University of Wyoming, Laramie, WY
Animal Science Department
Dr. Bledar Bisha

Meat science and food science have been established programs at the University of Wyoming for several decades. Dr. Carroll “Schoony” Schoonover, Wyoming Beef Extension Specialist in the ‘60s, attended the 1962 Reciprocal Meat Conference. While there, he interviewed Dr. Ray A. Field to fill the first meat science faculty position at the University of Wyoming. Dr. Field spearheaded the University of Wyoming’s efforts in formal meat science teaching, research, and extension. 

Scientists since then have worked to study an array of meat science and interdisciplinary topics, and it has been these research efforts that have initially propelled our program into the exciting one it is today. Not only were these early scientists adept at building a research program, but they also prioritized undergraduate teaching in the discipline. This allowed UW to educate and prepare more and more students wanting to make their careers in the field. 

Historically, classes offered to students included fresh meat processing, muscle and meat identification, poultry and game slaughter, meat evaluation, and muscle biology. Many of these are still being taught today. The current group of meat science faculty and staff is proud of the work that has been done historically and excited to continue growing the meat science student and research program at the University of Wyoming.

A large part of our current efforts involve introducing students to the meat science discipline and meat industry, and then cultivating interest into action towards an established career in the field. Many students in our College of Agriculture and Natural Resources come from farming and ranching backgrounds but may not completely understand the many facets of moving livestock from their pastures to a consumer’s plate. We offer a wide variety of coursework that draws their attention to the inter-relatedness of the livestock and meat industries. 

Our meat science curriculum is housed within the Animal Science Department, so our students are trained as well-versed animal scientists in core disciplines like nutrition, reproduction, animal breeding, etc. All of our animal science students are required to take our Meat and Muscle Biology course, which provides a comprehensive overview of meat science and its broader industry. The students who gravitate towards meat science appreciate the breadth of course offerings within a formally recognized Meat Science and Food Technology degree option. The 32 elective credit hours offered in this option allows students opportunity to gain a diverse knowledge and skillset in animal growth, meat processing, microbiology, and food safety. 

Somewhat unique to the University of Wyoming is our ability to train students in meat production. We offer three separate courses (livestock slaughter, carcass fabrication, and meat processing) focused on building skill sets and confidence in completing production-oriented tasks. At the same time students are building skills, they are applying the science-based principles from their expertise in basic meat and muscle biology. These courses are very much lab-based; students spend over 80% of class time in the UW Meat Lab growing their proficiency in harvest, cutting, and further processing.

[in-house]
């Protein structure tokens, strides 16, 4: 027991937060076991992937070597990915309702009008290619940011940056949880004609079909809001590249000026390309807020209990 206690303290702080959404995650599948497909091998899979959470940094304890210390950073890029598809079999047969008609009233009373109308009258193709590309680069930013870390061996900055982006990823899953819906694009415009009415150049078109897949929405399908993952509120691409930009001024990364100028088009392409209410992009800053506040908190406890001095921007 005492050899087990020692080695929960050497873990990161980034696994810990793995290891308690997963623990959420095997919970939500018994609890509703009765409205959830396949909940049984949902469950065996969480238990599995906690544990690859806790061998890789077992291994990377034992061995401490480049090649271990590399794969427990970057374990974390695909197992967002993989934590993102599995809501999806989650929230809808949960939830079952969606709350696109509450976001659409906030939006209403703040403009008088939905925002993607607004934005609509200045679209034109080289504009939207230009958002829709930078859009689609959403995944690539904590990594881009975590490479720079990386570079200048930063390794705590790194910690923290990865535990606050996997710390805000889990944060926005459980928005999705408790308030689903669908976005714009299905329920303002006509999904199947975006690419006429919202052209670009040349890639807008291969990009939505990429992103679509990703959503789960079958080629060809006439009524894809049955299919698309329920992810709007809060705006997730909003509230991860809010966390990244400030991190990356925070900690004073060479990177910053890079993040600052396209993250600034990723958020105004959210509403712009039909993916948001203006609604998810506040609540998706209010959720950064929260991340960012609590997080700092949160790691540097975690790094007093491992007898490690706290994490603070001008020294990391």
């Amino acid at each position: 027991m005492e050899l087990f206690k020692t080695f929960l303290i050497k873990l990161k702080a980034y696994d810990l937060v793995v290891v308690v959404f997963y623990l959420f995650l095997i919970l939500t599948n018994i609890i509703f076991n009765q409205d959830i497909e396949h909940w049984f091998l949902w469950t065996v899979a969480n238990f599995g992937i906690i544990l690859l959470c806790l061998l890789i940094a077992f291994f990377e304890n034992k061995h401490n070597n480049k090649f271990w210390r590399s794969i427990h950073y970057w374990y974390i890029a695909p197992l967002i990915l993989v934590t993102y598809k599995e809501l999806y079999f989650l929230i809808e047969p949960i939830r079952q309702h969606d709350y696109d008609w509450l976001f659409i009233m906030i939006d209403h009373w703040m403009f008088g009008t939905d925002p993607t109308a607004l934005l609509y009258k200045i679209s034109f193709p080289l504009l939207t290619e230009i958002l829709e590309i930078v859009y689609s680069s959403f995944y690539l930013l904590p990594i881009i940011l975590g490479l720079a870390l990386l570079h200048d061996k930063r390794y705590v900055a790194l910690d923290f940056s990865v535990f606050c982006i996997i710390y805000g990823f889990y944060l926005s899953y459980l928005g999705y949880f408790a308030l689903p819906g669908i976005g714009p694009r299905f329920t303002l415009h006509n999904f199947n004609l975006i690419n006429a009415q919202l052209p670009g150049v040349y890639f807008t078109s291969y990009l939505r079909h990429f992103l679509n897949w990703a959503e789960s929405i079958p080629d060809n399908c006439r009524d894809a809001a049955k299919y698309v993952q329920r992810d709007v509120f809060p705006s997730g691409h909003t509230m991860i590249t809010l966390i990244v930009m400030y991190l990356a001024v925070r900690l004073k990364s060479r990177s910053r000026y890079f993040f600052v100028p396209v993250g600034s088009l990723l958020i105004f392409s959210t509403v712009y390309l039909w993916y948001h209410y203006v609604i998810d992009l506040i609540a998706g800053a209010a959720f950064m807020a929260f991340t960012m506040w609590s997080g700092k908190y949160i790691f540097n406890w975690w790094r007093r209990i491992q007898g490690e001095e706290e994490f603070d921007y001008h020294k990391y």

Students who are taking the meats courses often become interested in working in the UW Meat Lab. Our meat lab manager employs many students to help him facilitate the teaching and research needs within the department. A unique task for these students is to assist in production of further processed products marketed through the UW Cowboy Branded Meats program. This program was established in the mid-2000s and focused on building a brand to market fresh and processed meat products made “by students, for students.” In 2017, the program was highly supported by administrators at the University of Wyoming, causing it to grow extensively. Cowboy Branded Meats products offered today include fresh beef, pork, and lamb retail packages, bacon, two varieties of beef summer sausage, and five to seven flavors of snack sticks. 

Each year, the Cowboy Branded Meats student intern works to maintain the program’s presence on campus and in the Laramie community. Interns regularly communicate with vendors to keep up with product stocking at more than five highly visible locations in town. Depending on the intern’s interest, they have the opportunity to supplement their customer relation work with production in the meat lab or marketing through social media avenues. This tailored experience is an excellent way for students to gain experience and create a network within our community. 

More information about the University of Wyoming’s Animal Science department and meat science program can be found at: